What's in a name!?
My maiden name used to be Patel which is pretty common for Indians from the state of Gujarat. Chances are very good that you know at least one other Patel. I say this because one of the most common questions I received before I got married and changed my last name was “Do you know so-and-so Patel?”. In all these years, I have never ever known the Patel they named.
According to trusty Wikipedia, 1 in 10 people of Indian origins in the US is a Patel! The Times of India even wrote an article back in 2015 titled Global Gujaratis: Now in 129 nations and suggested that the phrase “keeping up with the Joneses” should be replaced with “keeping up with the Patels”. According to the 2010 US Census Report, there were 229.973 Patels living in the US. In fact, the name is so common that Meet the Patels had no idea! I knew there were a lot of us, but there really are a lot of us (enough to have a main stream movie called Meet The Patels).
When I married, I took my husband’s last name with is Gujarathi. Often times people are confused when I tell them this because it translates to “a person from the state of Gujarat”. They always think I am confusing their question about my last name with that of my origin. But Alas, that is not the case. At least not in my case.
Before India’s independence from the British in 1947, My husband Devang’s paternal grandmother Gee had migrated to the state of Mumbai as a bride, from her home state of Gujarat. When the British came around her new town to take census and asked her “what is your last name?” she assumed they were asking her where she is from. She replied “Gujarati” which was presumably written down with an “h” towards the end, as “Gujarathi”. And from then on, the Shahs became the Gujarathis!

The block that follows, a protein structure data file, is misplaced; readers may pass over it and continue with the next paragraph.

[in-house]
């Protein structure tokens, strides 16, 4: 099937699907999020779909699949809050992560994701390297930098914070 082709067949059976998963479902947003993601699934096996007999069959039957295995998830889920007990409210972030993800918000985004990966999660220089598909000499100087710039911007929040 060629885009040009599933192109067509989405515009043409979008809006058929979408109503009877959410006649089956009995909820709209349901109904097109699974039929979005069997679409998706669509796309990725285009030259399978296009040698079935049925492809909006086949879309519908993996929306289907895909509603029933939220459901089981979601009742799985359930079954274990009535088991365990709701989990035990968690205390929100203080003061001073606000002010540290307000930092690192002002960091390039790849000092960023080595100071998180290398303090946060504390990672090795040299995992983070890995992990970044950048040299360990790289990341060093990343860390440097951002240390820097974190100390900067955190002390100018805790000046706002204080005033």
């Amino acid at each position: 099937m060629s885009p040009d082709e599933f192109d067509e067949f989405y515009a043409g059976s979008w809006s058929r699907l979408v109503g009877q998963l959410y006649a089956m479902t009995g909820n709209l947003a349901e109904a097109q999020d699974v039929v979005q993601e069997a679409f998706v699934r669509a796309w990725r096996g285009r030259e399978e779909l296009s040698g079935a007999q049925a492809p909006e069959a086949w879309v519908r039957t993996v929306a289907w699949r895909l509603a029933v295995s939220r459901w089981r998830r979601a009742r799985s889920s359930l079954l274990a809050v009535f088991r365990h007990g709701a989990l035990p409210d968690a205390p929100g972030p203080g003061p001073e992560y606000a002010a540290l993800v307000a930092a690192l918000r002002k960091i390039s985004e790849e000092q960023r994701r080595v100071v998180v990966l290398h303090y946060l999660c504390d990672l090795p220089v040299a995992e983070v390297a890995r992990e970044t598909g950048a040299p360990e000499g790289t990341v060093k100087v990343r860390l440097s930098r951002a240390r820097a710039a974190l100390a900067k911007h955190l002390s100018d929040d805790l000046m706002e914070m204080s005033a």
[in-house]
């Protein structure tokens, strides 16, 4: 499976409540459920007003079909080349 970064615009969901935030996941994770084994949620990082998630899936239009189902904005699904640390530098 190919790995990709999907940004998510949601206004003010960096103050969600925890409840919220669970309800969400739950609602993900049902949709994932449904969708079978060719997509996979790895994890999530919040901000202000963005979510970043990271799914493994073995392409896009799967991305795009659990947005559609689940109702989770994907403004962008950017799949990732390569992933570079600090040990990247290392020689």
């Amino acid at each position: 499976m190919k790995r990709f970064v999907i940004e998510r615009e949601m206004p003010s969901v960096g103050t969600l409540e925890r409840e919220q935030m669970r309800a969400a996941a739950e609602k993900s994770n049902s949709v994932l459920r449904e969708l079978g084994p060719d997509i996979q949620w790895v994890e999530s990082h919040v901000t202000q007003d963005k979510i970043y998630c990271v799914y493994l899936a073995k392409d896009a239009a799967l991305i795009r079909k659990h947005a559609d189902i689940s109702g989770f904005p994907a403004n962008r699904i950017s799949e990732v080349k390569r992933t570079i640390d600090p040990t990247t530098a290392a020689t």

I hope one of the cousins didn’t make this up to impress me.
There definitely aren’t that many Gujarathis as Patels. And in many ways, I now miss being asked if I know so-and-so Patel. In fact I’ll add, “but I used to be a patel” anytime I feel like conversing more.
Asha has recently learned how to spell her last name which is very impressive given that spelling G U J A R A T H I isn’t easy. Arjun too will ask from time to time “is Gujarathi my last name? are you a Gujarathi too?”.
When I was little, my paternal grandfather would tell me the names of his father, his grandfather, his great-grandfather, and so on, going back to 7 generations. At the time I memorized them hoping to be their safe keeper, but when he passed and I didn’t have to recite them everyday, they dissolved somewhere in my brain. I hope they are still hiding somewhere, and that my dad can help me remember them all.
I was reminded of ALL THIS as I was making a customized Batuaa wristlet for a very special couple with the last name “Patel”. They are having their first baby soon and that baby is going to carry on the Patel pedigree beautifully I am sure! Although, now I wonder if that Patel Batuaa needs a first initial because you know … there are a lot of us! = )